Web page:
Performance related pay

Performance Related Pay

The aim of this essay is to identify if performance related pay (PRP) actually work. In this paper analysis of PRP will be discussed. This is going to be accomplished by looking at some researches that was conducted by different authors. An introduction of performance related pay by Inland Revenue will be discussed, whether it really helped the management to accomplish their goals or not.

In early days 1990s employer from both the private and the public sectors put a greater emphasis on paying for performance and attempting to incentivise remuneration in order to improve individual and organisational performance based culture. According to Armstrong the schemes base pay on an assessment of individual’s job performance. Although such schemes are not identical, they provide individual with financial rewards in the form of increase to basic pay or cash bonuses which are linked to the assessment of performance, usually in relations to agreed objectives. He suggested that pay is linked to performance measured by a number of specific objectives (for example sales targets or customer satisfaction). This reflects a move towards rewarding output rather than input, using qualitative rather than quantitative judgement (Fowler 1998).

Performance related pay turn out to be extensively used in the public sector (for example, local government, the NHS and teachers), for which a government of both complexions have supported the idea. There are number of benefits of performance related pay that was identified by Armstrong (1999). He noted that performance related pay can be used to motivate individuals and consequently develop them and the organisational performance. It can persuade managers to examine the progression of objectives settings as part of their advance to supervising the department or branch. It helps the organisation to attract and retain people through financial rewards and competitive pay and reduces ‘golden handcuff’ effects or poor performer staying with an employer and also meets a basic human need to be rewarded for achievement.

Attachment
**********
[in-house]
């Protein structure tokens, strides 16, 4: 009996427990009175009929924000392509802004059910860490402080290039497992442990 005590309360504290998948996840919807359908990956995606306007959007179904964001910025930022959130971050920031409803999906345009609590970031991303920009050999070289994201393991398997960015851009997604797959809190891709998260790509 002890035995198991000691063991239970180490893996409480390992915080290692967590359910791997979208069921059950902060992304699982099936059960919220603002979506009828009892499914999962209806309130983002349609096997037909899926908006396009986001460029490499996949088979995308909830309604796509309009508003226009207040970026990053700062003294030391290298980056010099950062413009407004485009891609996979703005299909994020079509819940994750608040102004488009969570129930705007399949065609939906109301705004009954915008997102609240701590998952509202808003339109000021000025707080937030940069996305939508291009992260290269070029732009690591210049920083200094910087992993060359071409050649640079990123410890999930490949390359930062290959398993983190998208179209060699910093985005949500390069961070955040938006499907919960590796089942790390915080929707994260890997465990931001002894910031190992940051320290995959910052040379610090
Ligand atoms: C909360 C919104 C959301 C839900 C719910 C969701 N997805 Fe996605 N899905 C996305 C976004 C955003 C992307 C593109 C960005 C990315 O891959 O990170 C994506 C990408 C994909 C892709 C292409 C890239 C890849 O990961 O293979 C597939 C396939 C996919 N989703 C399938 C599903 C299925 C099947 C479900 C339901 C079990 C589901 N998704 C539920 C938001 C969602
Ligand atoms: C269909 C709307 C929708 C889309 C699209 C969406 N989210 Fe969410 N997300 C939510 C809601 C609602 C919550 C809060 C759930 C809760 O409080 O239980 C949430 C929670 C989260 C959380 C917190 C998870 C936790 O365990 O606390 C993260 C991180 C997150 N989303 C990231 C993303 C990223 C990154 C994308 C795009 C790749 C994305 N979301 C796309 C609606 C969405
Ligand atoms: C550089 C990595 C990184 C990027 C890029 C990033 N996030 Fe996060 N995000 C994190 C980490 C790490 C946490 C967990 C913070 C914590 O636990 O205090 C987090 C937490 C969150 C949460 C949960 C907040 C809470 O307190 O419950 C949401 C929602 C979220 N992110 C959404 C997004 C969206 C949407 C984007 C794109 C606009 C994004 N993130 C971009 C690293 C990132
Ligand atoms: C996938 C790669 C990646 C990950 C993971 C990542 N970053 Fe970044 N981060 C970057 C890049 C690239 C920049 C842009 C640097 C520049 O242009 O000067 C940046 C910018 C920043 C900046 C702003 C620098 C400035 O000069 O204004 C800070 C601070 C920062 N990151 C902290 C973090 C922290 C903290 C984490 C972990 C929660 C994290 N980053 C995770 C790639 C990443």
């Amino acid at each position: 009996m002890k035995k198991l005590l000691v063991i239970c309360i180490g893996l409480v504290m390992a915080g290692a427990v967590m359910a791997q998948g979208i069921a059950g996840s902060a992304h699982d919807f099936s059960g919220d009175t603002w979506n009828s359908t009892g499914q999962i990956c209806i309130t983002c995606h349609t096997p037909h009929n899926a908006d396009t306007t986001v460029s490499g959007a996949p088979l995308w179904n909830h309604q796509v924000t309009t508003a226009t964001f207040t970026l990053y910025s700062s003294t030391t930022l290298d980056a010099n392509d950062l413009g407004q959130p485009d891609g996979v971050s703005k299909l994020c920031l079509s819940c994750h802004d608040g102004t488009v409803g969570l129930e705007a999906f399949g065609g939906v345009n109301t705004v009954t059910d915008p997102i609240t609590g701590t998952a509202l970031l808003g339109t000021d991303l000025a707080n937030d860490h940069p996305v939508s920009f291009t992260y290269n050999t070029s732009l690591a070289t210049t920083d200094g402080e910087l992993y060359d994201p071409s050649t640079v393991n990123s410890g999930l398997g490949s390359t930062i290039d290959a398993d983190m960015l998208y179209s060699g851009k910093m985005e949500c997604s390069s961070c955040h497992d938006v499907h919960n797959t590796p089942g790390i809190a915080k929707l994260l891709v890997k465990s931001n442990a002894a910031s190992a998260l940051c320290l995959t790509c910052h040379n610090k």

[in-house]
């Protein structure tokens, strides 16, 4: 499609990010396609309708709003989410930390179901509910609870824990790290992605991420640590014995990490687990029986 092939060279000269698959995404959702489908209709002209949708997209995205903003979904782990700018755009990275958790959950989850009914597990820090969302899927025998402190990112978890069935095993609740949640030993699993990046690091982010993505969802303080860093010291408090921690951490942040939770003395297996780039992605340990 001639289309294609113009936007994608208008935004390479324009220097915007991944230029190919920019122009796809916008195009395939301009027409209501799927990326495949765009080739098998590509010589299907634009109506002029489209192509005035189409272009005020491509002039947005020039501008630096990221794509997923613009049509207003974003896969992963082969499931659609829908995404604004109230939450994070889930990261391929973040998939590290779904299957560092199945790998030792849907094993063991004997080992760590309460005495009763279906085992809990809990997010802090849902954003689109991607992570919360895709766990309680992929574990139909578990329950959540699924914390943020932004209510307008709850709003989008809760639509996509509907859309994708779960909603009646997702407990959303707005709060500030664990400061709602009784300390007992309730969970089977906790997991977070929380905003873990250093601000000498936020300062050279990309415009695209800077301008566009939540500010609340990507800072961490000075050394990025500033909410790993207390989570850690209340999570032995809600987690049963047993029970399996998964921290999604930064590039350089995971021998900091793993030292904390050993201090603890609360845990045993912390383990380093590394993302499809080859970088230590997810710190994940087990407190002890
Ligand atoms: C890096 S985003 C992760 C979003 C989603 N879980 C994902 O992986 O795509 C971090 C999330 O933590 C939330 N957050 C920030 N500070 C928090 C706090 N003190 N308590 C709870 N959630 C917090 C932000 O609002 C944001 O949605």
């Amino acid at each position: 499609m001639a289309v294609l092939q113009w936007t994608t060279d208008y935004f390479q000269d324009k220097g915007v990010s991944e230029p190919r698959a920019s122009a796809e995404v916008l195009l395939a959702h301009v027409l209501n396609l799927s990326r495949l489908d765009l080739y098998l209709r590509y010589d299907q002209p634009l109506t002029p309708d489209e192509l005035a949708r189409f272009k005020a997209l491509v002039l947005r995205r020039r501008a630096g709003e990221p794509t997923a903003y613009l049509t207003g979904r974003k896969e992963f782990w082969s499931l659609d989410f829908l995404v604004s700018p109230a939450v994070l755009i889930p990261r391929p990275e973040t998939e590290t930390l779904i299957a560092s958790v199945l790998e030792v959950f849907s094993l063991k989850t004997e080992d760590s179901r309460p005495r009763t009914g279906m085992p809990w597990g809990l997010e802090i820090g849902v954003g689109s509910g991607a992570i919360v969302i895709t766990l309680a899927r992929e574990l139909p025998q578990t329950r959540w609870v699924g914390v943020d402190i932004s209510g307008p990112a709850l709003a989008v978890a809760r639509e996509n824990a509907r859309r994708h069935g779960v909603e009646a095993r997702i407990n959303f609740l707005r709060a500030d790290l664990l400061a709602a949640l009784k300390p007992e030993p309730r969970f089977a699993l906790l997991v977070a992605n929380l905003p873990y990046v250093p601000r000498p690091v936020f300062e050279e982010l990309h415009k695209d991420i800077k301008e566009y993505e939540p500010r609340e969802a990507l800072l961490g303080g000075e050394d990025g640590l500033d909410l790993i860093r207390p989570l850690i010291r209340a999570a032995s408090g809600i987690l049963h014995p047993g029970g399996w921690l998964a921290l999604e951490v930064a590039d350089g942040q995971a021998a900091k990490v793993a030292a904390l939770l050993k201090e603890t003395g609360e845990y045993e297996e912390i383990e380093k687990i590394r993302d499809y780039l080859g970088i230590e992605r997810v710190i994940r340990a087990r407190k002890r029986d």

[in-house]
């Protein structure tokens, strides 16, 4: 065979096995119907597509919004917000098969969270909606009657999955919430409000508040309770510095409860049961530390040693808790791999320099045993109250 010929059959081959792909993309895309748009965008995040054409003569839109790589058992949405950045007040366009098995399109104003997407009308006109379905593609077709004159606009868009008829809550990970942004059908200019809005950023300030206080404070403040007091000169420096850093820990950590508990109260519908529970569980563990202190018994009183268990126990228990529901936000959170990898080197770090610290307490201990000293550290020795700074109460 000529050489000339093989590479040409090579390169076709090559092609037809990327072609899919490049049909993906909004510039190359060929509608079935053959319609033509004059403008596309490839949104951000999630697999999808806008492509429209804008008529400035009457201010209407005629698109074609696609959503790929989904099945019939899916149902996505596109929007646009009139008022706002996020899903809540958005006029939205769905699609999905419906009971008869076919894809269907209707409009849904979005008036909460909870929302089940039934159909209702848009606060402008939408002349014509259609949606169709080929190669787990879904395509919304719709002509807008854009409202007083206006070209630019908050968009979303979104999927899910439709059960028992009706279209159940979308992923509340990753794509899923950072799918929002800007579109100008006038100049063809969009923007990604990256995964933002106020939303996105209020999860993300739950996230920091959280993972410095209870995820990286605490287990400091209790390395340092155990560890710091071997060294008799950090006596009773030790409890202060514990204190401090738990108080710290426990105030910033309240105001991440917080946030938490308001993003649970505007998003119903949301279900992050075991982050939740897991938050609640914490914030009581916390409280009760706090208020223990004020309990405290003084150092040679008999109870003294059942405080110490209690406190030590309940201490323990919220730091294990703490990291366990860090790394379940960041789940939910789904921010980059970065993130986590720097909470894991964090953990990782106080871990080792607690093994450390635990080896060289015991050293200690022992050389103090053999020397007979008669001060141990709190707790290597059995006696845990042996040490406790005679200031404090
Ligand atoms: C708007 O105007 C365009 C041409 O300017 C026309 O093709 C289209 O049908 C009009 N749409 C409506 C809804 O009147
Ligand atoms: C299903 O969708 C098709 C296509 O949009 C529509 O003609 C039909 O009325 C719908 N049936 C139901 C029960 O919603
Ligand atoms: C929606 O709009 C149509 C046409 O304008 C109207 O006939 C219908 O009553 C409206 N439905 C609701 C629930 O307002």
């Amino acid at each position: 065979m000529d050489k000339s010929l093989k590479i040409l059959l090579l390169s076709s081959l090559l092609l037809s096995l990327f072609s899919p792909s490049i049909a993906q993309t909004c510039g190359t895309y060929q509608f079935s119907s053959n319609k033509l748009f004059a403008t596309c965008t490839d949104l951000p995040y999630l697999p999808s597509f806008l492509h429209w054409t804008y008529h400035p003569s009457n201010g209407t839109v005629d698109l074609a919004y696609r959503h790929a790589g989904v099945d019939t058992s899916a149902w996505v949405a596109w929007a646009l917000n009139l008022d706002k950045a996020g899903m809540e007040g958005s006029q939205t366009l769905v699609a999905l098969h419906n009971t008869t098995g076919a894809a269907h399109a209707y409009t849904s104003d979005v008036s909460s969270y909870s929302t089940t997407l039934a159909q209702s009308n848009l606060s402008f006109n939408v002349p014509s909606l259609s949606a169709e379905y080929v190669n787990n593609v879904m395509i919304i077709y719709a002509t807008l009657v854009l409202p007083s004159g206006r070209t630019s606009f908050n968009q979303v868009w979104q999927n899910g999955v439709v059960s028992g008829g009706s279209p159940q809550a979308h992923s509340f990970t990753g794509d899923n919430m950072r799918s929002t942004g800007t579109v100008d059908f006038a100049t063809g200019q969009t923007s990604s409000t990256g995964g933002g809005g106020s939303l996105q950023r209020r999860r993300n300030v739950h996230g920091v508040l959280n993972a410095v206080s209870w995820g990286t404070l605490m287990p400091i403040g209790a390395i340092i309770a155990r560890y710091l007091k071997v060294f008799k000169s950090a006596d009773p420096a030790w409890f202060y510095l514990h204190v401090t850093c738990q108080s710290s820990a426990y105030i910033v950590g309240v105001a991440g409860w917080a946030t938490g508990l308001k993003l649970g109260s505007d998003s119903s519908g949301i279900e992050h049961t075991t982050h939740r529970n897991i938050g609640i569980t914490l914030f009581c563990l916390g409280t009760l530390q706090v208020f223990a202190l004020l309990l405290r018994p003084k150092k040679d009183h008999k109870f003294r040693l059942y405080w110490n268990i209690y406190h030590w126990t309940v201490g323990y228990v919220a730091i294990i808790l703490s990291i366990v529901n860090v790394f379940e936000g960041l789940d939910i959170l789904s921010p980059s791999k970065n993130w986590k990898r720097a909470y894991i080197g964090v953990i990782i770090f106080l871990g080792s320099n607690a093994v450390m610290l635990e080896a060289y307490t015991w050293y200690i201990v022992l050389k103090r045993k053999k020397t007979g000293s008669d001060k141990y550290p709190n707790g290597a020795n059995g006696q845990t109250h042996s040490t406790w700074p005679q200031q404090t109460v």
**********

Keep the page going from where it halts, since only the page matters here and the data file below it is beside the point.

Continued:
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Marchington and Wilkinson stated that, it is hard to find ultimate proof to determine the success of performance related pay; even though it has been broadly supported, and practitioners in particular give the impression to retain huge loyalty in its qualities. In recent years there has been an additional vigilant assessment of the ideas behind performance related pay. They are many studies that suggest that performance related pay can strengthen and contribute to the organisational and individual performance than those suggesting it cannot. Lewis (1998, p74) noted that, “If employers are generally in agreement with both the principle and practise of performance related pay, they will be motivated to better the job performance and beneficial organisational outcomes will follow. On the other hand, if they are not in agreement with either principle or practice of performance related pay then they will not be motivated to perform more effectively in their jobs and such organisational outcomes will not follow”. He argued for more concentration to the softer side of the performance related pay procedure, for instance greater involvement in agreeing objectives, response in a developmental manner, although he observes that in the financial service organisation he examined, managers have a tendency to impose objectives to workers.